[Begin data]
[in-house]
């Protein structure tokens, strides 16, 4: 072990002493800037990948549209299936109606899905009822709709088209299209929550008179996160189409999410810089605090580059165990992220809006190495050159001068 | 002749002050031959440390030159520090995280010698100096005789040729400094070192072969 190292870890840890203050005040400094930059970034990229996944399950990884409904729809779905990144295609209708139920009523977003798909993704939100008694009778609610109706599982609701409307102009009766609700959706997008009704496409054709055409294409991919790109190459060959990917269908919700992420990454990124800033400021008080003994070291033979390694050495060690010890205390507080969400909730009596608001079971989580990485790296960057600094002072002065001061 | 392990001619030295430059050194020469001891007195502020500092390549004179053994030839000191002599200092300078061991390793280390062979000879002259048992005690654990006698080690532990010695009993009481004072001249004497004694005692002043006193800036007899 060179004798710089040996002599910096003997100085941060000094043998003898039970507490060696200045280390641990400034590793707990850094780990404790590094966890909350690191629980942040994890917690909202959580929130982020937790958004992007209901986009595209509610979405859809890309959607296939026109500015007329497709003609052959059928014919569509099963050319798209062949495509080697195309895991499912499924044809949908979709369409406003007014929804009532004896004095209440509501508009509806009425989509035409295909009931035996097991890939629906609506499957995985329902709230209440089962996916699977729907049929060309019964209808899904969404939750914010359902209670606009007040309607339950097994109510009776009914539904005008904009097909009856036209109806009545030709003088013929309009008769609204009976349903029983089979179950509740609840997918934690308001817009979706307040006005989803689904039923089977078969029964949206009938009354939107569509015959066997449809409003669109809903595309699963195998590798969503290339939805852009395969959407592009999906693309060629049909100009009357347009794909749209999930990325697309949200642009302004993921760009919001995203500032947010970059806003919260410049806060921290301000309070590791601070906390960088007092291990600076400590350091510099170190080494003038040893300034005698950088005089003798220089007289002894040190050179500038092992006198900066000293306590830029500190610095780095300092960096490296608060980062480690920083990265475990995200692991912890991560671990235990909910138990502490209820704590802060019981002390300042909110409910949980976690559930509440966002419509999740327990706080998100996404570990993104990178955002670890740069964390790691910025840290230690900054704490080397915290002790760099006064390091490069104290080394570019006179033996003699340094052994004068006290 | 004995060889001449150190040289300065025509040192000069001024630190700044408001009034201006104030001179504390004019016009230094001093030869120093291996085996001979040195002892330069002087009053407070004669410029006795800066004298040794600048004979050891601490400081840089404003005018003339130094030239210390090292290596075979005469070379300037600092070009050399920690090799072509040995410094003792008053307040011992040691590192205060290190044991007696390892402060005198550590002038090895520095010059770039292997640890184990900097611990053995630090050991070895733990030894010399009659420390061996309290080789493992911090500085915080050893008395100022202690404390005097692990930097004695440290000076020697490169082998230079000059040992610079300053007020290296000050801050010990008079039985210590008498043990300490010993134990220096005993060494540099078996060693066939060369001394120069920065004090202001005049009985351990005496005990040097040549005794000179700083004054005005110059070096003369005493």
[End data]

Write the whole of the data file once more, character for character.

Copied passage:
[in-house]
């Protein structure tokens, strides 16, 4: 072990002493800037990948549209299936109606899905009822709709088209299209929550008179996160189409999410810089605090580059165990992220809006190495050159001068 | 002749002050031959440390030159520090995280010698100096005789040729400094070192072969 190292870890840890203050005040400094930059970034990229996944399950990884409904729809779905990144295609209708139920009523977003798909993704939100008694009778609610109706599982609701409307102009009766609700959706997008009704496409054709055409294409991919790109190459060959990917269908919700992420990454990124800033400021008080003994070291033979390694050495060690010890205390507080969400909730009596608001079971989580990485790296960057600094002072002065001061 | 392990001619030295430059050194020469001891007195502020500092390549004179053994030839000191002599200092300078061991390793280390062979000879002259048992005690654990006698080690532990010695009993009481004072001249004497004694005692002043006193800036007899 060179004798710089040996002599910096003997100085941060000094043998003898039970507490060696200045280390641990400034590793707990850094780990404790590094966890909350690191629980942040994890917690909202959580929130982020937790958004992007209901986009595209509610979405859809890309959607296939026109500015007329497709003609052959059928014919569509099963050319798209062949495509080697195309895991499912499924044809949908979709369409406003007014929804009532004896004095209440509501508009509806009425989509035409295909009931035996097991890939629906609506499957995985329902709230209440089962996916699977729907049929060309019964209808899904969404939750914010359902209670606009007040309607339950097994109510009776009914539904005008904009097909009856036209109806009545030709003088013929309009008769609204009976349903029983089979179950509740609840997918934690308001817009979706307040006005989803689904039923089977078969029964949206009938009354939107569509015959066997449809409003669109809903595309699963195998590798969503290339939805852009395969959407592009999906693309060629049909100009009357347009794909749209999930990325697309949200642009302004993921760009919001995203500032947010970059806003919260410049806060921290301000309070590791601070906390960088007092291990600076400590350091510099170190080494003038040893300034005698950088005089003798220089007289002894040190050179500038092992006198900066000293306590830029500190610095780095300092960096490296608060980062480690920083990265475990995200692991912890991560671990235990909910138990502490209820704590802060019981002390300042909110409910949980976690559930509440966002419509999740327990706080998100996404570990993104990178955002670890740069964390790691910025840290230690900054704490080397915290002790760099006064390091490069104290080394570019006179033996003699340094052994004068006290 | 004995060889001449150190040289300065025509040192000069001024630190700044408001009034201006104030001179504390004019016009230094001093030869120093291996085996001979040195002892330069002087009053407070004669410029006795800066004298040794600048004979050891601490400081840089404003005018003339130094030239210390090292290596075979005469070379300037600092070009050399920690090799072509040995410094003792008053307040011992040691590192205060290190044991007696390892402060005198550590002038090895520095010059770039292997640890184990900097611990053995630090050991070895733990030894010399009659420390061996309290080789493992911090500085915080050893008395100022202690404390005097692990930097004695440290000076020697490169082998230079000059040992610079300053007020290296000050801050010990008079039985210590008498043990300490010993134990220096005993060494540099078996060693066939060369001394120069920065004090202001005049009985351990005496005990040097040549005794000179700083004054005005110059070096003369005493």